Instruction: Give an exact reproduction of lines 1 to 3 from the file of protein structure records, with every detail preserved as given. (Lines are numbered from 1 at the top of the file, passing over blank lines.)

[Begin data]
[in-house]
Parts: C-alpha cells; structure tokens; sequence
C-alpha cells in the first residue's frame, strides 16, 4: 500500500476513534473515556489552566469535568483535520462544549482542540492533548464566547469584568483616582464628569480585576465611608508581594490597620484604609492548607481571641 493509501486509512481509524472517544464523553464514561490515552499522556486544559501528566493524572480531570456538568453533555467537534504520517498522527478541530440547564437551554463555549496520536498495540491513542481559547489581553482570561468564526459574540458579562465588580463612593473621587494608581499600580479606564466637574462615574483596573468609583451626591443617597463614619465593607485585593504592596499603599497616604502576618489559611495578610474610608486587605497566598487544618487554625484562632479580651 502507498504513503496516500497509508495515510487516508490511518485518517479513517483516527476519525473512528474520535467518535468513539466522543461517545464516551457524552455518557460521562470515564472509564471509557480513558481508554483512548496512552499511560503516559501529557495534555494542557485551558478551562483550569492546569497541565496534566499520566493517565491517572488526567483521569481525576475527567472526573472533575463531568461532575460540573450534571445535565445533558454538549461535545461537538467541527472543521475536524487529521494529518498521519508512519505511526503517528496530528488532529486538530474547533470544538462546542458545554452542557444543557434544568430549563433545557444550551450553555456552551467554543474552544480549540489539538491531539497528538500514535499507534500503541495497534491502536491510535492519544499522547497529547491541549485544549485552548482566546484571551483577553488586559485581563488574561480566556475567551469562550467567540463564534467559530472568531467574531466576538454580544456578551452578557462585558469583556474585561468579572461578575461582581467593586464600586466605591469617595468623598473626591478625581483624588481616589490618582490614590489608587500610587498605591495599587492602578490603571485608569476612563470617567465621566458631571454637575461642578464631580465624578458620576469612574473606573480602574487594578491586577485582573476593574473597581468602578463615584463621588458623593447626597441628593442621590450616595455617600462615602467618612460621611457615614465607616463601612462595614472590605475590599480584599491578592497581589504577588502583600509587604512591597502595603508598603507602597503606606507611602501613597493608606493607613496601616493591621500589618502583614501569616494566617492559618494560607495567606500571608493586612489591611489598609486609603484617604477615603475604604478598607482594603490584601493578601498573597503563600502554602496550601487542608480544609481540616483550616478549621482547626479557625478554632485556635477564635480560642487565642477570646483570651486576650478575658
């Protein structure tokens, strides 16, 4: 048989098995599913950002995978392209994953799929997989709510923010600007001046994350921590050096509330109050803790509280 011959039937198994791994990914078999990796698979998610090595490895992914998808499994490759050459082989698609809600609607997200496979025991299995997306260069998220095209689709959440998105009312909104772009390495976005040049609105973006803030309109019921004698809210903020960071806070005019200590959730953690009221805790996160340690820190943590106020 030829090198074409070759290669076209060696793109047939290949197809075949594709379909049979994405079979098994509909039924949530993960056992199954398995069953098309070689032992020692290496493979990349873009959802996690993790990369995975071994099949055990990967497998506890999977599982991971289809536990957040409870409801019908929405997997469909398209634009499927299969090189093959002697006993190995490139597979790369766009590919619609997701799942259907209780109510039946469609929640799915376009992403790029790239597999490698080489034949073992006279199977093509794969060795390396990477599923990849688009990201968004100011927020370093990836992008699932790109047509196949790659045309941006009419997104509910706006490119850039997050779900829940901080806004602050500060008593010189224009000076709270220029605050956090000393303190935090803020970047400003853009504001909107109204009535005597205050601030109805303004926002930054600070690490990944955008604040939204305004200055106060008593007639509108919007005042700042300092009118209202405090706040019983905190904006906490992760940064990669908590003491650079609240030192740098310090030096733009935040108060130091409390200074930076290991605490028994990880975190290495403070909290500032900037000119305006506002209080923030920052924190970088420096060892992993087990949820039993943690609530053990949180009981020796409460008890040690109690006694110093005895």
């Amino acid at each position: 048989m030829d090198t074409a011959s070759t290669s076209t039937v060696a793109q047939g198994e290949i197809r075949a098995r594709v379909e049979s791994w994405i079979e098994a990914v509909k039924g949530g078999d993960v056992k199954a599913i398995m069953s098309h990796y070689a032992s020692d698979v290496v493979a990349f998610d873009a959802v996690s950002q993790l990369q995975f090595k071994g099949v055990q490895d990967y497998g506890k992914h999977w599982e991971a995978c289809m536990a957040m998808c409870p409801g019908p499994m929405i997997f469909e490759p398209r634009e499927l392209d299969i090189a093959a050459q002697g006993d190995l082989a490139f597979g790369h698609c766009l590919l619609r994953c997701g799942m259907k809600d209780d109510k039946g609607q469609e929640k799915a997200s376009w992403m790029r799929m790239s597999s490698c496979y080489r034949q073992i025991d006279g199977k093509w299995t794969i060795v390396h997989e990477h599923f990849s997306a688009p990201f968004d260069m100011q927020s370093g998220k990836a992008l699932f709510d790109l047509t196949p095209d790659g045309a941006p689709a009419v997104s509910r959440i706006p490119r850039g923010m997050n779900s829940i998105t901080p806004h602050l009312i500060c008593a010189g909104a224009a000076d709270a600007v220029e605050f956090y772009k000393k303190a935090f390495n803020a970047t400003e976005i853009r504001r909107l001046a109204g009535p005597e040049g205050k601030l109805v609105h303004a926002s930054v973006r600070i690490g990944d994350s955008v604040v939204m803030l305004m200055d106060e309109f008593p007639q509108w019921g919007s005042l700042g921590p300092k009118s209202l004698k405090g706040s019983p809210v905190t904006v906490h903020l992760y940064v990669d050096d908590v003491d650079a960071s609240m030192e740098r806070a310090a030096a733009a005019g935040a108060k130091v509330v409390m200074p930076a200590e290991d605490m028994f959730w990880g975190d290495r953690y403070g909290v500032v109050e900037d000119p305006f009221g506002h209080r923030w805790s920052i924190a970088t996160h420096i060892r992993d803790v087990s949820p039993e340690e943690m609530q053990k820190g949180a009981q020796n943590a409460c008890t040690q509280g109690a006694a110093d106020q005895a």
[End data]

[in-house]
Parts: C-alpha cells; structure tokens; sequence
C-alpha cells in the first residue's frame, strides 16, 4: 500500500476513534473515556489552566469535568483535520462544549482542540492533548464566547469584568483616582464628569480585576465611608508581594490597620484604609492548607481571641 493509501486509512481509524472517544464523553464514561490515552499522556486544559501528566493524572480531570456538568453533555467537534504520517498522527478541530440547564437551554463555549496520536498495540491513542481559547489581553482570561468564526459574540458579562465588580463612593473621587494608581499600580479606564466637574462615574483596573468609583451626591443617597463614619465593607485585593504592596499603599497616604502576618489559611495578610474610608486587605497566598487544618487554625484562632479580651 502507498504513503496516500497509508495515510487516508490511518485518517479513517483516527476519525473512528474520535467518535468513539466522543461517545464516551457524552455518557460521562470515564472509564471509557480513558481508554483512548496512552499511560503516559501529557495534555494542557485551558478551562483550569492546569497541565496534566499520566493517565491517572488526567483521569481525576475527567472526573472533575463531568461532575460540573450534571445535565445533558454538549461535545461537538467541527472543521475536524487529521494529518498521519508512519505511526503517528496530528488532529486538530474547533470544538462546542458545554452542557444543557434544568430549563433545557444550551450553555456552551467554543474552544480549540489539538491531539497528538500514535499507534500503541495497534491502536491510535492519544499522547497529547491541549485544549485552548482566546484571551483577553488586559485581563488574561480566556475567551469562550467567540463564534467559530472568531467574531466576538454580544456578551452578557462585558469583556474585561468579572461578575461582581467593586464600586466605591469617595468623598473626591478625581483624588481616589490618582490614590489608587500610587498605591495599587492602578490603571485608569476612563470617567465621566458631571454637575461642578464631580465624578458620576469612574473606573480602574487594578491586577485582573476593574473597581468602578463615584463621588458623593447626597441628593442621590450616595455617600462615602467618612460621611457615614465607616463601612462595614472590605475590599480584599491578592497581589504577588502583600509587604512591597502595603508598603507602597503606606507611602501613597493608606493607613496601616493591621500589618502583614501569616494566617492559618494560607495567606500571608493586612489591611489598609486609603484617604477615603475604604478598607482594603490584601493578601498573597503563600502554602496550601487542608480544609481540616483550616478549621482547626479557625478554632485556635477564635480560642487565642477570646483570651486576650478575658